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Tag: libya

Paul Abbate, Head of FBI’s Washington Field Office, Going to Headquarters

Paul Abbate

Paul Abbate

By Allan Lengel
ticklethewire.com

Paul Abbate, assistant director of the FBI’s Washington Field Office, is moving several blocks over to headquarters.

Abbate, who was assigned to the Washington field office in September 2015, will assume the new post of executive assistant Director for the Criminal Cyber Response and Service Branch at headquarters after  the presidential inauguration in January.

Abbate jointed the FBI in March 1996 and was assigned to the New York City Field Office, where he worked in the Criminal Division and served as a member of the SWAT team.

In December 2003, Abbate transferred to the Counterterrorism Division as a supervisory special agent in the Iraq Unit, overseeing FBI counterterrorism operations and personnel deployments in Iraq. In October 2005, Abbate deployed to Iraq, serving as senior FBI liaison officer to the U.S. Department of Defense and leading a group of FBI personnel conducting counterterrorism operations in theater, according to the FBI.

From February 2006 to December 2009, he served as a supervisory special agent within the Newark Division’s Joint Terrorism Task Force, and in February 2008, he headed to Afghanistan to serve as FBI deputy on-scene commander.

In December 2009, Abbate returned to the Counterterrorism Division as assistant section chief.

In July 2010, Abbate he served as assistant special agent in charge for counterterrorism matters in Los Angeles, and the following year, he returned to the Counterterrorism Division, where he served as section chief.  In 2012,  he was named special agent in charge of the Washington Field Office’s Counterterrorism Division. During that time, he also served as the FBI on-scene commander in Libya.

From October 2013 to September 2015, Abbate headed up the FBI Detroit Division.

FBI Prohibited from Entering Libya to Arrest Terror Suspects

Steve Neavling
ticklethewire.com

The Libyan government is barring the FBI from arresting suspects in last year’s deadly terror attack on the U.S. that killed Ambassador Christopher Stevens and three other Americans in Benghazi, CNN reports.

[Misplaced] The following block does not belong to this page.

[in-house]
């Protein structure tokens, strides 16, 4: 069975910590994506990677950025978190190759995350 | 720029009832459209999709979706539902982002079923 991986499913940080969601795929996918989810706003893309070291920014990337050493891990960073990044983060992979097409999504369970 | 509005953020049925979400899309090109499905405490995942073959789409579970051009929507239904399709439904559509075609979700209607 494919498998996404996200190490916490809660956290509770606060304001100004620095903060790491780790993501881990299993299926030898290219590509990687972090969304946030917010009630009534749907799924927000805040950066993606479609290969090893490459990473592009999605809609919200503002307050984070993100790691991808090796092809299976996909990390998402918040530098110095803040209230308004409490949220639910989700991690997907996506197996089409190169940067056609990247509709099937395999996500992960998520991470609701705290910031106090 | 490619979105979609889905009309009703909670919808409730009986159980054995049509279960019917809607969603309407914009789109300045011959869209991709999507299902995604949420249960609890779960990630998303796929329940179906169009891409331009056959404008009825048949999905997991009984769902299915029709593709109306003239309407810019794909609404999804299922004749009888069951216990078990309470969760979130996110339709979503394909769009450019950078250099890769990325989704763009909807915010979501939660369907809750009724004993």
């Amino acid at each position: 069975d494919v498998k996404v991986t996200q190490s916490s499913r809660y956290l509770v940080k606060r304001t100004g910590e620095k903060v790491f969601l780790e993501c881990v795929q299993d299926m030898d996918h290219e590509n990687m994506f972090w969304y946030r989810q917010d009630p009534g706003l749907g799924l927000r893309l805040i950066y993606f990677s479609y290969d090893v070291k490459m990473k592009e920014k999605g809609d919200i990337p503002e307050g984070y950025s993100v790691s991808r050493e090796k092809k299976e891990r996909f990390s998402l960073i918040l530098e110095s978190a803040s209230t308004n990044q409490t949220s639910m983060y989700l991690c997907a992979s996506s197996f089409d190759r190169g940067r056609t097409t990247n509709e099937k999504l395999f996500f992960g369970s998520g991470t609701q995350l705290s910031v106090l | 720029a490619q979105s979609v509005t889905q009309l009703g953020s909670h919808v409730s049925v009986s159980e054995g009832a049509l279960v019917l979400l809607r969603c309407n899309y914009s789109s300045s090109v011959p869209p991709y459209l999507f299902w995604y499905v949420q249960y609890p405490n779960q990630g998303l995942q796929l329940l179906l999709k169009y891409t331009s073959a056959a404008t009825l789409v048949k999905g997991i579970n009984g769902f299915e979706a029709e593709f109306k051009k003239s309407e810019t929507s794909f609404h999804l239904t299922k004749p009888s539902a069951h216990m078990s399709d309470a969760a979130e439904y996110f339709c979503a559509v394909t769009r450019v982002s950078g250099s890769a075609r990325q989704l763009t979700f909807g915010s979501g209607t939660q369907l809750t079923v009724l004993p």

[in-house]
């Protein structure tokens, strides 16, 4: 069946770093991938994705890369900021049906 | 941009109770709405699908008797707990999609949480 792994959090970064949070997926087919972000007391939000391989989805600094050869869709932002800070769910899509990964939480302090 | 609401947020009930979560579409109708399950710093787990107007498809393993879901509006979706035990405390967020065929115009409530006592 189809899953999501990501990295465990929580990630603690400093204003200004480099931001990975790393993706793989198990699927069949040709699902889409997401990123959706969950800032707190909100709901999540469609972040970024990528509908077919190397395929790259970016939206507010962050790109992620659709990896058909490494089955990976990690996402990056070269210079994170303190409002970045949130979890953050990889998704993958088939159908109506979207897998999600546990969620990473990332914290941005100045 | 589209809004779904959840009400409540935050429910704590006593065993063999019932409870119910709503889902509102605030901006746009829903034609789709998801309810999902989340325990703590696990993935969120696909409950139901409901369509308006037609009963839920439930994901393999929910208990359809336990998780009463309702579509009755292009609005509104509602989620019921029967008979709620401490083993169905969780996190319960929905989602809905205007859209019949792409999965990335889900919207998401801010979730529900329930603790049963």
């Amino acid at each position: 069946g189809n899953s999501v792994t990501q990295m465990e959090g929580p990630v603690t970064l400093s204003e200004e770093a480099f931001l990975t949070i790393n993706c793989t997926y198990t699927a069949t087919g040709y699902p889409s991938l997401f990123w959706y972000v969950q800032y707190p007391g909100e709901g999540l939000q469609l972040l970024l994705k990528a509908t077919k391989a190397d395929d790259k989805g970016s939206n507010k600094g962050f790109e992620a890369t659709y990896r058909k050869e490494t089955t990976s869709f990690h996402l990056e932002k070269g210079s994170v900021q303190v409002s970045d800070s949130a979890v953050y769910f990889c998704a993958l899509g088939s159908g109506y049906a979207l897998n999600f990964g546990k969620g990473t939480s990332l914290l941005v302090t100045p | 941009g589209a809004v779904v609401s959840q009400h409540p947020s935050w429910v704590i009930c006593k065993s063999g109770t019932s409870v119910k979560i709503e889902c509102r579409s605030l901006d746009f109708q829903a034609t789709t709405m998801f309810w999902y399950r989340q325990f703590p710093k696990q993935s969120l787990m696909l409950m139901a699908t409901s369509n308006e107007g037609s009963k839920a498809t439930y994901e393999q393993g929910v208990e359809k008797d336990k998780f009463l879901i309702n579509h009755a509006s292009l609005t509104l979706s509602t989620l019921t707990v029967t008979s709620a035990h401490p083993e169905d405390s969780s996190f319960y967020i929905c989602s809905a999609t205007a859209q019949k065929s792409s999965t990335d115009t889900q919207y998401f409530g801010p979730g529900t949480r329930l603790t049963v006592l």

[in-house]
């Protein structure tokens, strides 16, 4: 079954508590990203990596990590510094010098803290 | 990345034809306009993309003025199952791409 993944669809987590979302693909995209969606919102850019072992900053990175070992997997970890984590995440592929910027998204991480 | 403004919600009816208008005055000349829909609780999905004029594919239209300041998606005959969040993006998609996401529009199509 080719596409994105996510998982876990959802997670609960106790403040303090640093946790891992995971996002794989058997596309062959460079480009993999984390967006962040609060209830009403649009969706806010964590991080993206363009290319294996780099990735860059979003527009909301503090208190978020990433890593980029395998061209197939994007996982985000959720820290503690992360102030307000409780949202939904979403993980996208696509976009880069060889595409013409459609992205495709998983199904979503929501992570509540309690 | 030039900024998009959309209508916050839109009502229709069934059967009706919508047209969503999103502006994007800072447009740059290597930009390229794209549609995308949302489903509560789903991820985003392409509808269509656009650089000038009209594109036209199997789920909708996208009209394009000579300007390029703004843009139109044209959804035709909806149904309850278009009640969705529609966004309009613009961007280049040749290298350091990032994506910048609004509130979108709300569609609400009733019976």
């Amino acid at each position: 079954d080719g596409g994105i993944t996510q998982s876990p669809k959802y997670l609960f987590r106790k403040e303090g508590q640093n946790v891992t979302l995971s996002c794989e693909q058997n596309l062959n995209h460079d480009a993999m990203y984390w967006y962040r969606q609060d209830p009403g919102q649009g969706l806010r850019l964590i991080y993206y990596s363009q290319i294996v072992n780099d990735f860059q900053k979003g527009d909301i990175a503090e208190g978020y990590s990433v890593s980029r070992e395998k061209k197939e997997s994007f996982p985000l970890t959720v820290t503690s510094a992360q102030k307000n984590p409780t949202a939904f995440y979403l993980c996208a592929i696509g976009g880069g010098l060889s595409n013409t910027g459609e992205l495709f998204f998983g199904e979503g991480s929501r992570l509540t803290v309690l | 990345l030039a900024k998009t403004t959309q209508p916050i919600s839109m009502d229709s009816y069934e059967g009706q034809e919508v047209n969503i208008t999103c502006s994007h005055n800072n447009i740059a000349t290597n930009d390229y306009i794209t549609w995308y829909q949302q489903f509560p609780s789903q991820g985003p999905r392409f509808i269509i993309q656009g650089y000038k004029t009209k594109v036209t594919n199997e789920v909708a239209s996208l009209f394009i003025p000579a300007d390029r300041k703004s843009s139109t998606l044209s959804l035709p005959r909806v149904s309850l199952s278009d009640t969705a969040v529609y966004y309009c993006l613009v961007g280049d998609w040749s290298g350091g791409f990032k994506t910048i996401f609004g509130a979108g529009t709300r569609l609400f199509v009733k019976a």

A top State Department official delivered the news to the House Foreign Affairs Committee on Wednesday.

Republicans expressed shock that no one has been brought to justice, especially since federal authorities have already filed charges against suspects in connection with the attack.

“Not one terrorist perpetrator has been captured or killed, despite the president saying that this was his highest priority,” said Rep. Ed Royce, the panel’s Republican chairman.

Some Republicans noted that a CNN reporter interviewed the suspected leader of the attack.

“After a year, we can’t find these people but yet a CNN reporter can go to Benghazi at a hotel, at a coffee shop and have coffee with the suspected ringleader of (of this group) indicted by our government,” Rep. Ted Poe said. “Maybe the FBI ought to just ask the CNN reporter `how did you get a hold of this guy?'”

FBI: Evidence Stacking Against Five Suspects in Benghazi Attacks, But Not Enough for Civilian Court

Steve Neavling
ticklethewire.com 

FBI agents have enough evidence against five men accused in the Benghazi attack to seize them by military force as suspected terrorists, the Associated Press reports.

But the AP reported that the agents don’t have enough evidence to charge the men in a civilian court, which is the Obama administration’s preference.

In the meantime, the men remain at large while the FBI continues to investigate.

The AP wrote that the probe is being complicated by the reduction in U.S. investigators in the region and the restrictions of helping Libyan law enforcement.

Obama has been shifting away from holding terrorists as enemy combatants and holding them at Guantanamo Bay, Cuba.

OTHER STORIES OF INTEREST

Whistleblower Says Obama Administration at Fault for Delayed Benghazi Investigation

Steve Neavling
ticklethewire.com 

The Obama administration’s characterization of the attack on the U.S. consulate in Libya on Sept. 11, 2012, slowed the down the investigation, a key Benghazi whistleblower said, Fox News reports.